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NICU design at Lurie Children’s Hospital of Chicago

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A guest article by Vita Lerman, Ann & Robert H. Lurie Children’s Hospital of Chicago, USA

© Lurie Children’s Hospital Chicago

Ann & Robert H. Lurie Children’s Hospital of Chicago is a state-of-the-art, 22-floor facility that opened in 2012 on the campus of the hospital’s academic partner Northwestern University Feinberg School of Medicine. It was built to replace the previous facility (called Children’s Memorial Hospital), providing expanded capacity and innovative, child-friendly design that promotes healing. During every stage of the planning process, project leaders met with the hospital’s Kids and Family Advisory Boards to ensure that design decisions incorporated their needs.

Crown Sky Garden © Lurie Children’s Hospital Chicago

One of the innovations at Lurie Children’s is the design of its neonatal intensive care unit (NICU), which has all private rooms, like the rest of the hospital. While there is sufficient evidence that NICUs with all private rooms benefit newborns and their families, the primary concern with this model expressed by caregivers is not being able to visually monitor babies as easily as in the traditional NICU ward model that has beds arranged in a large open room. The layout of the 44-bed NICU on the 14th floor of Lurie Children’s, with its four transparent nursing stations, each surrounded by a grouping of patient rooms with glass doors, combines the best of both models. It provides privacy and quiet for families and sufficient visibility of infants for caregivers.

Main lobby © Lurie Children’s Hospital Chicago

The remaining 16 NICU beds are part of the Regenstein Cardiac Care Unit, where patients with heart conditions are treated from admission to discharge. The patient rooms in this unique unit are designed to meet the technological requirements of an intensive care room, while providing the family amenities and atmosphere of an acute care patient room. This acuity-adaptable model helps improve patient safety and comfort by reducing transfers within the hospital.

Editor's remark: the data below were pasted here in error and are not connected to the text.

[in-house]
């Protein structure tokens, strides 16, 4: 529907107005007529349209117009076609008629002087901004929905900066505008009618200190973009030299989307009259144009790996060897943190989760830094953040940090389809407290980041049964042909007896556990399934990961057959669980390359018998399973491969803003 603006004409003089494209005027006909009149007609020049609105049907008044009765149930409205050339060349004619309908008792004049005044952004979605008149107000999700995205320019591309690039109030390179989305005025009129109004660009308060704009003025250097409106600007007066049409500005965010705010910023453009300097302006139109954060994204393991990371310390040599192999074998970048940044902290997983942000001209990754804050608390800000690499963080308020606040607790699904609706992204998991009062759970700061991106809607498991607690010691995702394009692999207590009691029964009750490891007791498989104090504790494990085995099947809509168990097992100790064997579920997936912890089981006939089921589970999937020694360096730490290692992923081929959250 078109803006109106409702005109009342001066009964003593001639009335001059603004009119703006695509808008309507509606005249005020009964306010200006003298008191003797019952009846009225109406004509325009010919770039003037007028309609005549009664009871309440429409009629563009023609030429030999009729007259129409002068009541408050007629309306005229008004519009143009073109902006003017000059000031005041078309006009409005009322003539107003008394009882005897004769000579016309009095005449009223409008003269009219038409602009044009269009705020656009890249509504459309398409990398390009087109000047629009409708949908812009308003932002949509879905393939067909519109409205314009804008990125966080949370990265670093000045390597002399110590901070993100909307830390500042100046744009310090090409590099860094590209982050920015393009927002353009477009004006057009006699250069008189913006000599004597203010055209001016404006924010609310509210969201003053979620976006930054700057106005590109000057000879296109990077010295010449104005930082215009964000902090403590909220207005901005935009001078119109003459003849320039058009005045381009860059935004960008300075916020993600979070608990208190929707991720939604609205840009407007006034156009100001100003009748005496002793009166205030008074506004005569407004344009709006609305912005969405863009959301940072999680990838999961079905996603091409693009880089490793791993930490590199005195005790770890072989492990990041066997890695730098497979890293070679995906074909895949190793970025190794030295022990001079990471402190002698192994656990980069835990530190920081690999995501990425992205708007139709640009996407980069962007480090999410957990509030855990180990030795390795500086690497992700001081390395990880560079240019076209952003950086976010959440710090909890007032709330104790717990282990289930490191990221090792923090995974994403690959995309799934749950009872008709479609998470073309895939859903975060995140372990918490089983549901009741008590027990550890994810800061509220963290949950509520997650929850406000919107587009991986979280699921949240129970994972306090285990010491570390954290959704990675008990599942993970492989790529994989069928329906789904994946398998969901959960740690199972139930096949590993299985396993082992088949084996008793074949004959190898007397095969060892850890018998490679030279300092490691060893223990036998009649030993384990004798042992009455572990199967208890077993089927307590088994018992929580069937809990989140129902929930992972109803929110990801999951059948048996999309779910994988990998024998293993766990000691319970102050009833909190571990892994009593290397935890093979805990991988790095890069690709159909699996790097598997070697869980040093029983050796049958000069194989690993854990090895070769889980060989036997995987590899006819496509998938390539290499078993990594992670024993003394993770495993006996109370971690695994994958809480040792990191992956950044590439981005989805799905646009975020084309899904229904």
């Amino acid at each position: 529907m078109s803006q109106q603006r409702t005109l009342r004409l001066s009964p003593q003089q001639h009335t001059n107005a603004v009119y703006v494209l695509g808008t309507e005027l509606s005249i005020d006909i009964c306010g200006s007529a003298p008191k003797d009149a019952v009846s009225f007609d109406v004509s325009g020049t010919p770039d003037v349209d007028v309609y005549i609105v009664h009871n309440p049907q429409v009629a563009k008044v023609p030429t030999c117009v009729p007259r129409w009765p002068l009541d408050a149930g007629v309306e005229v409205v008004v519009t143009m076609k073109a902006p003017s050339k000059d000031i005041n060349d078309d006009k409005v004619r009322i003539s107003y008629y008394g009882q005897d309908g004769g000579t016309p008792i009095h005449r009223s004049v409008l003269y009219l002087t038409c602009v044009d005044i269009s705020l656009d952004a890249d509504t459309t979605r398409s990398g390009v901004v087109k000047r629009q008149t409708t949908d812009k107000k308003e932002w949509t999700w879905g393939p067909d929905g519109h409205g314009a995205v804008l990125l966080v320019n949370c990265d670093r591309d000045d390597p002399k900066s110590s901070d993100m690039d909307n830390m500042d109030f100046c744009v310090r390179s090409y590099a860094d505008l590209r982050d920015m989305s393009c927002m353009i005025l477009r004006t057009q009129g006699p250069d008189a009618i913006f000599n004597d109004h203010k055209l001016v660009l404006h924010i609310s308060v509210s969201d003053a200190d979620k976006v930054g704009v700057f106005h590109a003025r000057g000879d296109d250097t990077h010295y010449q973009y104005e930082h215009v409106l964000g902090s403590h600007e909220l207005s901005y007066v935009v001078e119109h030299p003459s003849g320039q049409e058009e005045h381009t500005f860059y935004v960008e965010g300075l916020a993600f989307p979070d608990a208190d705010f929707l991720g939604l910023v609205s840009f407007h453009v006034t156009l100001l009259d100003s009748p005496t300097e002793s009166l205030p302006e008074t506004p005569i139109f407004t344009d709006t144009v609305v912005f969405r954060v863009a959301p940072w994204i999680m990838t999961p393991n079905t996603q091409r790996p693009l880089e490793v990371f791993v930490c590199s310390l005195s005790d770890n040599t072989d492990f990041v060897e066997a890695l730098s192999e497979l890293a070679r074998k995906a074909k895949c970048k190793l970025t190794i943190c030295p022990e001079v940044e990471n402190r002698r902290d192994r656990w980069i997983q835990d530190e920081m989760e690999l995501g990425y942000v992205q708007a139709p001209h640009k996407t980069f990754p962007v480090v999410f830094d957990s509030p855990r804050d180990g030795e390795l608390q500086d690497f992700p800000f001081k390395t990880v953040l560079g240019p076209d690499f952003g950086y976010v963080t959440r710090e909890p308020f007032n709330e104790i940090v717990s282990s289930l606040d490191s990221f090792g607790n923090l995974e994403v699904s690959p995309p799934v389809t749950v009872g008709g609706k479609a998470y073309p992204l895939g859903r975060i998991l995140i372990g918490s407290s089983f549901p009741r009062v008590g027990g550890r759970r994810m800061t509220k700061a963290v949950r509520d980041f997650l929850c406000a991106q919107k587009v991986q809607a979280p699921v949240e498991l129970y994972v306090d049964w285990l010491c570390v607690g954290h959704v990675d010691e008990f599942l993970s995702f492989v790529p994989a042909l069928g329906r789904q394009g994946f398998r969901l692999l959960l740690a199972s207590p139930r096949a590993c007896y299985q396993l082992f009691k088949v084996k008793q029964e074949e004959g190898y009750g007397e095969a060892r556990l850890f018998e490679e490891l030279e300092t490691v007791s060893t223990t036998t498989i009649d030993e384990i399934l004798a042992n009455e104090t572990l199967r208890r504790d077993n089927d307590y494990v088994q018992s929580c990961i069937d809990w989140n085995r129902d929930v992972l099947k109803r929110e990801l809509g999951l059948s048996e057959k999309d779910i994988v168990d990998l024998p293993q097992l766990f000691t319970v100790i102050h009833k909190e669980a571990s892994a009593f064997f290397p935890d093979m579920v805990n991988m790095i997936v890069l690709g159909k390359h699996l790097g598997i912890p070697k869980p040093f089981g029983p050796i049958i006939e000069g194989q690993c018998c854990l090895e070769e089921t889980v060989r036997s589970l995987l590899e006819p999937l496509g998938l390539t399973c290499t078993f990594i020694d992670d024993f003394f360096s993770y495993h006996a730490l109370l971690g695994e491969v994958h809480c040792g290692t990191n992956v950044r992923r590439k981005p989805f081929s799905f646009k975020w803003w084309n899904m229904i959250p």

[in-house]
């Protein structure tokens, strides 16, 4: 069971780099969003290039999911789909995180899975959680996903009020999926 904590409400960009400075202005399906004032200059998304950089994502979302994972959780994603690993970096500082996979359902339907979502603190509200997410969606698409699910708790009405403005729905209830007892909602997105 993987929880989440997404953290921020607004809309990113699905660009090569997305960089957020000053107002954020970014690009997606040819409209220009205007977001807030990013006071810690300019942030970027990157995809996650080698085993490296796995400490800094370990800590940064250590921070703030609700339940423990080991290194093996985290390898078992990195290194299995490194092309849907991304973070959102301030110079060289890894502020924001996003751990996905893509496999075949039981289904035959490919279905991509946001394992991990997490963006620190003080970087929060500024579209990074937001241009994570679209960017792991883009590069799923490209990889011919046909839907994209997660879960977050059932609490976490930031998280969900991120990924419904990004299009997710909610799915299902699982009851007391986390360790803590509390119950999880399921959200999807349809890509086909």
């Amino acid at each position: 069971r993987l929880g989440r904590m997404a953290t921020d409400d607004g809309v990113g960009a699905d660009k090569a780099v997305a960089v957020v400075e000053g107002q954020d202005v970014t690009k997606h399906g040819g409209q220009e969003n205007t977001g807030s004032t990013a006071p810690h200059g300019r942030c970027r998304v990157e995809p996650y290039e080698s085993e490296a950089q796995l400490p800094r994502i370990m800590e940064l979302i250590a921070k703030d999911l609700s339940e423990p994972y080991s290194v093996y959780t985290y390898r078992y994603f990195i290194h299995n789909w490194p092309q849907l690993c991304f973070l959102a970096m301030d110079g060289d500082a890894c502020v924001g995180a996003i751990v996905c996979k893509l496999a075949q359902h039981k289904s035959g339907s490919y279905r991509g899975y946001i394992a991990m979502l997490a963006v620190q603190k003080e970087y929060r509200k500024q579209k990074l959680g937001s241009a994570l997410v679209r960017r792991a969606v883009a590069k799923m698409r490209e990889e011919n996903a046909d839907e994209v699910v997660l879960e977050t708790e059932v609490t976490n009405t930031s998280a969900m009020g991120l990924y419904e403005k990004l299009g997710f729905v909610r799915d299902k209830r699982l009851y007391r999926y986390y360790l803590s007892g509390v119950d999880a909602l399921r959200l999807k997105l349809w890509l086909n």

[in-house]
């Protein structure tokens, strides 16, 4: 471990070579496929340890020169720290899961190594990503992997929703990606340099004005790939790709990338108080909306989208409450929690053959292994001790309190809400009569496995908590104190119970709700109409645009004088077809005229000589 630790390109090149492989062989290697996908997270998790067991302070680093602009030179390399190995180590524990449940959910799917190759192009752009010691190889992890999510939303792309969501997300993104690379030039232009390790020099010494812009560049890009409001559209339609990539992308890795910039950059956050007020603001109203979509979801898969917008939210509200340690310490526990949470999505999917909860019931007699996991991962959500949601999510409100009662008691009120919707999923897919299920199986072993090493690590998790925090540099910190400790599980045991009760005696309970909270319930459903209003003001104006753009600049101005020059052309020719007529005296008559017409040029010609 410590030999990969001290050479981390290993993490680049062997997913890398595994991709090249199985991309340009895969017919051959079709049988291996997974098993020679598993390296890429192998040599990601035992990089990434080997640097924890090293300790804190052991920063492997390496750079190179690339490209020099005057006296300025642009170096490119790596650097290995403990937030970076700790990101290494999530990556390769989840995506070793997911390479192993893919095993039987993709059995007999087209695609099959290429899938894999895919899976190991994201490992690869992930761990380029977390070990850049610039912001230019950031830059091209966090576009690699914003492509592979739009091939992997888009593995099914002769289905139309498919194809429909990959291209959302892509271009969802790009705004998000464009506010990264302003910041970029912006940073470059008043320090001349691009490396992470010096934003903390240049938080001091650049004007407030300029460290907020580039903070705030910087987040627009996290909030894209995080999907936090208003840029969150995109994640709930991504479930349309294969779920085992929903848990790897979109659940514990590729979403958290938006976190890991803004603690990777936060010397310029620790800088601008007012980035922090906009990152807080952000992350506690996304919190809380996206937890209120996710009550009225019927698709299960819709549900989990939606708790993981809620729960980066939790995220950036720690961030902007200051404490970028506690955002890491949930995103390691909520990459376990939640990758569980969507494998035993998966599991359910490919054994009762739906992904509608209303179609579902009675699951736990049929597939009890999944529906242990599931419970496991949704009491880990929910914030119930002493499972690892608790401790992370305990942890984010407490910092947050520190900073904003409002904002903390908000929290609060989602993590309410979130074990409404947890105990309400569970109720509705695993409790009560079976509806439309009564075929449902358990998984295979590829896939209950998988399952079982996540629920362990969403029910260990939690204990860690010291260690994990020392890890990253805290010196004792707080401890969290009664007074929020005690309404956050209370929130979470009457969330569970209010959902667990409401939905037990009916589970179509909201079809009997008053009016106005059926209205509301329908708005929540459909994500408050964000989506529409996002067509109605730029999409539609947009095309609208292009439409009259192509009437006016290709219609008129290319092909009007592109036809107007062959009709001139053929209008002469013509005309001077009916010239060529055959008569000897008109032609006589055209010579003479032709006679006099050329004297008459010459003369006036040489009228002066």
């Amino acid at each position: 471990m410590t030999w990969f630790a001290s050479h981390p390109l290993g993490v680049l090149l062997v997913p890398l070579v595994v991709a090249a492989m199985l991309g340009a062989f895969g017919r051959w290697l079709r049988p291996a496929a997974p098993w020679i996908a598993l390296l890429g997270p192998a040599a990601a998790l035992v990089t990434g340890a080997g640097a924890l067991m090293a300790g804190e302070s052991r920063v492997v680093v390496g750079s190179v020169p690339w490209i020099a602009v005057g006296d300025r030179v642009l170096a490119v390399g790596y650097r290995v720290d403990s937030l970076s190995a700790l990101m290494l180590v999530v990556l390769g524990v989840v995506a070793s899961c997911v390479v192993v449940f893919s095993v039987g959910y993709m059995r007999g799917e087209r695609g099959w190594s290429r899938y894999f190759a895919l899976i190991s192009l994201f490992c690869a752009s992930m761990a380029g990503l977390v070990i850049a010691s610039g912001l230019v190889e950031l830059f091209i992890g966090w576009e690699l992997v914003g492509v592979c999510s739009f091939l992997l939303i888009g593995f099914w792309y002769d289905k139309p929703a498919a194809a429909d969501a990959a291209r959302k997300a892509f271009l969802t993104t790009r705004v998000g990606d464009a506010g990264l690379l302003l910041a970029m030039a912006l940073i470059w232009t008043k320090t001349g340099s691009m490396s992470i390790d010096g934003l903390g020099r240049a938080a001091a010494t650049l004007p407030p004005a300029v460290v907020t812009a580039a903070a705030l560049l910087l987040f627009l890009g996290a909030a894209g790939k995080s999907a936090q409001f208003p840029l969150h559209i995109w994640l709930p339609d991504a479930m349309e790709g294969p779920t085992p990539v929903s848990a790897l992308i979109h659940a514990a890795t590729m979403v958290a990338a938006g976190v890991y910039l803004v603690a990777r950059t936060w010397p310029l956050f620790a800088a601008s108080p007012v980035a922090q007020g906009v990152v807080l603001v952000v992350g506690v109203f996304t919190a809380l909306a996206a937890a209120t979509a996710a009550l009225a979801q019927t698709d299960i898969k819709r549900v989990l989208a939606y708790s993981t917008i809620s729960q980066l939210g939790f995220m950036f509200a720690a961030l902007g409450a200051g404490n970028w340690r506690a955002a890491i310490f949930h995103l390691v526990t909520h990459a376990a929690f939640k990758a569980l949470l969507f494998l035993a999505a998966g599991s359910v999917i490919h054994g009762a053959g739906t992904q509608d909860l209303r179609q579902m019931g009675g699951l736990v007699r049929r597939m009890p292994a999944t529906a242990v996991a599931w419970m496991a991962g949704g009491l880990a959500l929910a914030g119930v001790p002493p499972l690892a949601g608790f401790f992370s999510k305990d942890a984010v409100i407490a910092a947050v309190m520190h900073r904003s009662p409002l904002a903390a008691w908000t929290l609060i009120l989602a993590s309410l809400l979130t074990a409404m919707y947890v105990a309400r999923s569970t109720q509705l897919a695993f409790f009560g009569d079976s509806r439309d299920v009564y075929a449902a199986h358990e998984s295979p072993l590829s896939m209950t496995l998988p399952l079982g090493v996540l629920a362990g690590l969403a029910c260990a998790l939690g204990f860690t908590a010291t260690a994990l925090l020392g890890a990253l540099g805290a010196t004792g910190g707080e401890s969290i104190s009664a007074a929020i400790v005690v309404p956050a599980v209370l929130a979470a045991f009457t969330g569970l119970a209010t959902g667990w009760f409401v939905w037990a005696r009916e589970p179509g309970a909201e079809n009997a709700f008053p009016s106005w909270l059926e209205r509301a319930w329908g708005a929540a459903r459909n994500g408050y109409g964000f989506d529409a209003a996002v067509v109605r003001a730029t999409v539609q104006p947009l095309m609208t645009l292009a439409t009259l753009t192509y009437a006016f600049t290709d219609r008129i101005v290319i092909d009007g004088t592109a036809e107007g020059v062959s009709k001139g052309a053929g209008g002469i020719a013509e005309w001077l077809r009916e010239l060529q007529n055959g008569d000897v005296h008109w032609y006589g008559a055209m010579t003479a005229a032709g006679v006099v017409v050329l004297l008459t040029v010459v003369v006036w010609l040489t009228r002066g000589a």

The NICU at Lurie Children’s also includes transitional care rooms that are equipped to ensure that new parents receive necessary instruction and hands-on practice in caring for their baby in a simulated home setting. These rooms are designed to build family members’ competence and confidence, which helps reduce re-admissions.

CMH int Level 12 fire truck © Lurie Children’s Hospital Chicago

To help reduce the stress of hospitalization and provide families with an inspiring respite space, Lurie Children’s features a striking Crown Sky Garden on the 11th floor. Designed by world-renown landscape architect Mikyong Kim, the garden combines light, sound, water and wood elements to create an oasis for parents and play areas for kids.

Another unique feature at Lurie Children’s is its creative, child-focused interiors that were designed in partnership with over 20 of Chicago’s premier cultural and civic institutions. In the hospital’s main lobby, families are greeted by near life-size models of a mother humpback whale and her calf that were donated by the Shedd Aquarium, while on the 12th floor, kids can play in a customized fire truck cab donated by Pierce Manufacturing to recognize the hospital’s longstanding partnership with the Chicago Fire Department. Each floor of the hospital has its own creative theme and exhibit. In the NICU lobby, for example, the Adler Planetarium developed an interactive exhibit that invites families to press a button with their baby’s birthday to light up the corresponding astronomical constellation.

Now Lurie Children’s is in the process of expanding its inpatient capacity from 288 beds to 360 by November 2019. Twenty beds will be added to the NICU, which will expand to the floor above.

View more (website Ann & Robert H. Lurie Children’s Hospital of Chicago)